Yellen Backs Powell, Gig Firms Hit, Oil Rebounds - What's Moving Markets

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Yellen Backs Powell, Gig Firms Hit, Oil Rebounds - What's Moving Markets
Credit: © Reuters.

By Geoffrey Smith -- Jerome Powell has won an important ally in his campaign to be reappointed to the chairmanship of the Federal Reserve for a second term. Joe Biden faces trouble as he tries to bring some order to the chaotic withdrawal from Afghanistan. Gig economy stocks are suffering after a California court struck down their exemption from treating independent contractors the same as staff, and the European economy cooled off a big in August. Oil meanwhile is rebounding after China said it had no community transmission of Covid-19 for the first time since July. Here's what you need to know in financial markets on Monday, 23rd August.

1. Yellen reportedly backs Powell for a 2nd term

Jerome Powell’s chances of being appointed for a second term as chairman of the Federal Reserve appear to have risen sharply.

A report by Bloomberg at the weekend said that Treasury Secretary Janet Yellen – herself a veteran of the central bank – had told White House advisers that she supports a second term for Powell, who has been a valuable ally in calming fears of inflation as the new administration has laid out its vast spending plans.

The leak could give Powell greater confidence to signal the start of the phasing out of bond purchases at the Fed’s Jackson Hole symposium later this week.

However, comments on Friday from Dallas Fed chief Robert Kaplan, who said the Fed needs to stay flexible on stimulus as long as the pandemic risks getting out of hand again, have slightly lowered the odds of an immediate start to tapering, analysts said.

2. Biden drafts airlines, as allies press for extended deadline for Afghan evacuation

The Taliban reportedly refused suggestions that the deadline for the withdrawal of U.S. forces and their support staff from Afghanistan could be extended.

U.S. President Joe Biden has come under heavy pressure to do more following the chaotic scenes that accompanied the collapse of the Afghan government and the return of the Islamic militants to power last week. Over the weekend, he drafted 18 planes from six civilian airlines to help ferry civilians to safety.

U.K. Prime Minister Boris Johnson - also a target for much criticism over the last week - will ask Biden to extend the deadline at a G7 summit on Tuesday, in order to evacuate as many Afghans as possible who face retribution from the Taliban after working to support western forces there during the last 20 years. Taliban spokespeople told Reuters on Monday they had so far not received any formal request for an extension.

3. Stocks set to open higher but gig economy champions suffer

U.S. stock markets are set to open higher later, with a measure of risk appetite returning around the world after China reported no new cases of Covid-19 through community spread for the first time since July.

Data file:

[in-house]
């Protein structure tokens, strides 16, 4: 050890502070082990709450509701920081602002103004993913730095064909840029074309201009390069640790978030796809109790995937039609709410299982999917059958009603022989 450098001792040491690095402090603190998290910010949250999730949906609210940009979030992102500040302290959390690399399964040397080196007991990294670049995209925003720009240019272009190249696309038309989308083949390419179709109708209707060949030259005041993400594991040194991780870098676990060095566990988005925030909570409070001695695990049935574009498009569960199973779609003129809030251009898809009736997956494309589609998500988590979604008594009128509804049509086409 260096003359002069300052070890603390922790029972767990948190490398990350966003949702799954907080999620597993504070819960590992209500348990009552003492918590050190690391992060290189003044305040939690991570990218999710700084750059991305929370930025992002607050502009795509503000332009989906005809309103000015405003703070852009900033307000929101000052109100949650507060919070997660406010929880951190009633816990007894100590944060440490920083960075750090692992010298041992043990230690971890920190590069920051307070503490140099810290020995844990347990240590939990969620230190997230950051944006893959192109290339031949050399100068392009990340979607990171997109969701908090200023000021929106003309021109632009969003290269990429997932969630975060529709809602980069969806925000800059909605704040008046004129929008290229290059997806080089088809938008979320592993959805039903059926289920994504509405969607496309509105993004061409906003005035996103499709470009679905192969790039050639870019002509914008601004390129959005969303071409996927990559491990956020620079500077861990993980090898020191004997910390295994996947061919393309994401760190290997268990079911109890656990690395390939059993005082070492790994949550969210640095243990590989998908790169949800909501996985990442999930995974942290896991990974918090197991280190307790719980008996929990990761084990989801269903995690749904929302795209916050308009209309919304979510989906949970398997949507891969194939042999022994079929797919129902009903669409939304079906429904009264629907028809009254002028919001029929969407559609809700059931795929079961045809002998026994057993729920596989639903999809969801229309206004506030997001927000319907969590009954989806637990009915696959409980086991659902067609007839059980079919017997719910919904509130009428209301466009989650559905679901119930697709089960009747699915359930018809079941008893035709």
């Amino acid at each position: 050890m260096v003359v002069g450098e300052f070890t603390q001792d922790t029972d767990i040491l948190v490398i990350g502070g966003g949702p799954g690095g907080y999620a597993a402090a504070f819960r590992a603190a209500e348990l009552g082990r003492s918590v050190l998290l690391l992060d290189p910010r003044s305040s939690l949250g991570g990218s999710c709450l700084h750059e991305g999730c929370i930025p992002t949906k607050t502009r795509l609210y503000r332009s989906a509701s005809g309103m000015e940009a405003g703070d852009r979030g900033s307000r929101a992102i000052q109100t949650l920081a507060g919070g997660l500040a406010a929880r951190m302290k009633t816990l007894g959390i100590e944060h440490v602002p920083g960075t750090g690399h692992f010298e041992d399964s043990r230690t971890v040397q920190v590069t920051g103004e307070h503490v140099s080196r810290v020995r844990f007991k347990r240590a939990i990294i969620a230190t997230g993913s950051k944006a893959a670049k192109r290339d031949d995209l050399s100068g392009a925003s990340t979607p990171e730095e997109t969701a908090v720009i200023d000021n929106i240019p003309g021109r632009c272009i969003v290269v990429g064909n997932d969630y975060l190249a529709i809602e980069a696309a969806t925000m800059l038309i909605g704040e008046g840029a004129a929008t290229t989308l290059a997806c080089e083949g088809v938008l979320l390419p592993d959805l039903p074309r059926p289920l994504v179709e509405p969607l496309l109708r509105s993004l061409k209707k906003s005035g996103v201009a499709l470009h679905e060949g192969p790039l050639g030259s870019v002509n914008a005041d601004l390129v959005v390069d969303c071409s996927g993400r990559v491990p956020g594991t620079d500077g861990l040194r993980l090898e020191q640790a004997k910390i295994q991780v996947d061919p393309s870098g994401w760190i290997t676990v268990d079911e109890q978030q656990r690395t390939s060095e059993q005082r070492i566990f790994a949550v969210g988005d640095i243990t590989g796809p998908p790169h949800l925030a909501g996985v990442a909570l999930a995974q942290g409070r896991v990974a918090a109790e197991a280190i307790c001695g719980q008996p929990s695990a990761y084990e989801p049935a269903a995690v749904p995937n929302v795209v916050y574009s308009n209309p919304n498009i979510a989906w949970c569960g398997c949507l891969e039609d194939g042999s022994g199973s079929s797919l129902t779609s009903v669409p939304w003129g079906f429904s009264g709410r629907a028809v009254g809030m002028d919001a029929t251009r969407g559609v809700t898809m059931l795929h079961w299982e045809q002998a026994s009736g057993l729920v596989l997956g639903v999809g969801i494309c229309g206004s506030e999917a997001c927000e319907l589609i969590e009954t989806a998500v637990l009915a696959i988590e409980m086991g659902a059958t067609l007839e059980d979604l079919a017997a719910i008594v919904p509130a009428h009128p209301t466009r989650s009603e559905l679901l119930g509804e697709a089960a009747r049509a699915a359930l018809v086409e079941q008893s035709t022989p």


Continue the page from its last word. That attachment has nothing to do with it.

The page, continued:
By 6:15 AM ET (1015 GMT), Dow Jones futures were up 145 points, or 0.4%, while S&P 500 futures and Nasdaq 100 futures were both up 0.3%.

Stocks likely to be in focus later include gig economy specialists such as Uber (NYSE: UBER ), Lyft (NASDAQ: LYFT ) and DoorDash, after California’s Supreme Court on Friday ruled that the measure exempting them from a requirement to treat drivers as employees is unconstitutional.

4. European economy cools a bit; Bundesbank warns

The Eurozone economy weakened more than expected but continued to expand at a rapid pace in August, judging by purchasing manager indices released by IHS Markit.

The preliminary Eurozone PMI fell to 59.5 from an all-time high of 60.2 in August, with the latest wave of Covid-19 not yet enough to influence business or consumer activity. In the U.K., the composite PMI fell more sharply to 55.3 from 59.2, but this did little more than iron out an anomaly with official data that have consistently shown a weaker growth dynamic.

In both reports, suppliers’ lead times lengthened sharply, suggesting that the supply chain disruptions caused by the pandemic are still far from easing up. The U.K. Confederation of British Industry warned that factory inventories were at their lowest level ever.

Elsewhere, the German Bundesbank's monthly report warned that growth in Europe's largest economy may fall short of forecasts due to the spread of the Covid-19 delta variant, while also noting that the pass-through of inflationary pressures had been greater than initially expected.

5. Oil rebounds on better China news

Crude oil prices rebounded smartly after losing some 8% last week on concerns about Covid-19 and its impact on the supply-demand balance. The outlook brightened over the weekend after China said it had had no community transmission of Covid-19 for the first time since last month.

By 6:15 AM ET (1015 GMT), U.S. crude futures were up 2.9% at $63.91 a barrel, while Brent was up 3.0% at $66.98 a barrel.

That follows a report on Friday that net speculative positions in crude futures had fallen to their lowest in nine months last week.

Over the weekend, Israel’s Prime Minister Naftali Bennet said he will press Joe Biden at a meeting on Thursday to scrap plans for talks on the lifting of sanctions against Iran for its resumption of high-grade uranium refining, which brings it ever closer to being able to make nuclear weapons.

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